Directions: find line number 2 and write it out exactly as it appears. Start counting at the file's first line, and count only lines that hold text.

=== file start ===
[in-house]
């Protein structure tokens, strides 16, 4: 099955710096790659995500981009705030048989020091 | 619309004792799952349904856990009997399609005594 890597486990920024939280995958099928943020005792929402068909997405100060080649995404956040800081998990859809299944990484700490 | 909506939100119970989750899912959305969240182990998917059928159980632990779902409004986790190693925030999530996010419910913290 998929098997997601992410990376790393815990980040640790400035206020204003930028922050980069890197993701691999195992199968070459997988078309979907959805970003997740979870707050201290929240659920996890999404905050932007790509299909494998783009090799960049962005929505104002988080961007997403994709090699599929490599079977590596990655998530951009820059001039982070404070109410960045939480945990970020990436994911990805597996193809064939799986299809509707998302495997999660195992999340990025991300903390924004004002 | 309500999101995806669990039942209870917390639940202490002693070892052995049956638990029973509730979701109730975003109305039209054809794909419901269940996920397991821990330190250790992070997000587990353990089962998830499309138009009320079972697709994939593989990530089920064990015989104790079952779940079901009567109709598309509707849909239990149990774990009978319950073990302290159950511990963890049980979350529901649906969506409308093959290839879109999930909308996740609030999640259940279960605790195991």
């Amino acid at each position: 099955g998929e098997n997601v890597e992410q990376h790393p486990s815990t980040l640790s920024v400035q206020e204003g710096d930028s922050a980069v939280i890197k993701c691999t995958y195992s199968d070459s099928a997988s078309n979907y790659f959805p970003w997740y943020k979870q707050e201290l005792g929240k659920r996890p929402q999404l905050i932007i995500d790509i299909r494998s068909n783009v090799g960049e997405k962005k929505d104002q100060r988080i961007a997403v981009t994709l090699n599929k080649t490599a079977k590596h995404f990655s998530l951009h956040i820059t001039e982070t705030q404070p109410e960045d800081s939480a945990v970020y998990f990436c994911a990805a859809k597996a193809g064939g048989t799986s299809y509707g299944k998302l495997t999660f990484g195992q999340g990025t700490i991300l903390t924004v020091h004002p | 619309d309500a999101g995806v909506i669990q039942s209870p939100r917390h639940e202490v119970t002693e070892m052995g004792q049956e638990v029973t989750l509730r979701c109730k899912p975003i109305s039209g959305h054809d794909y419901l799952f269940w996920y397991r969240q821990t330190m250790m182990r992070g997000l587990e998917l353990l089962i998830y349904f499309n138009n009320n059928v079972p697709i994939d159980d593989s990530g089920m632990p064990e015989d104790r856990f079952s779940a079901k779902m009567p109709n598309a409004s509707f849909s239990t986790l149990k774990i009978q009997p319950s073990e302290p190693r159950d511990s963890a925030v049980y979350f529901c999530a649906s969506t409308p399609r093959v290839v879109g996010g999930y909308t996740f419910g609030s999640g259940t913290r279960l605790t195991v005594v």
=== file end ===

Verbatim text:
């Protein structure tokens, strides 16, 4: 099955710096790659995500981009705030048989020091 | 619309004792799952349904856990009997399609005594 890597486990920024939280995958099928943020005792929402068909997405100060080649995404956040800081998990859809299944990484700490 | 909506939100119970989750899912959305969240182990998917059928159980632990779902409004986790190693925030999530996010419910913290 998929098997997601992410990376790393815990980040640790400035206020204003930028922050980069890197993701691999195992199968070459997988078309979907959805970003997740979870707050201290929240659920996890999404905050932007790509299909494998783009090799960049962005929505104002988080961007997403994709090699599929490599079977590596990655998530951009820059001039982070404070109410960045939480945990970020990436994911990805597996193809064939799986299809509707998302495997999660195992999340990025991300903390924004004002 | 309500999101995806669990039942209870917390639940202490002693070892052995049956638990029973509730979701109730975003109305039209054809794909419901269940996920397991821990330190250790992070997000587990353990089962998830499309138009009320079972697709994939593989990530089920064990015989104790079952779940079901009567109709598309509707849909239990149990774990009978319950073990302290159950511990963890049980979350529901649906969506409308093959290839879109999930909308996740609030999640259940279960605790195991």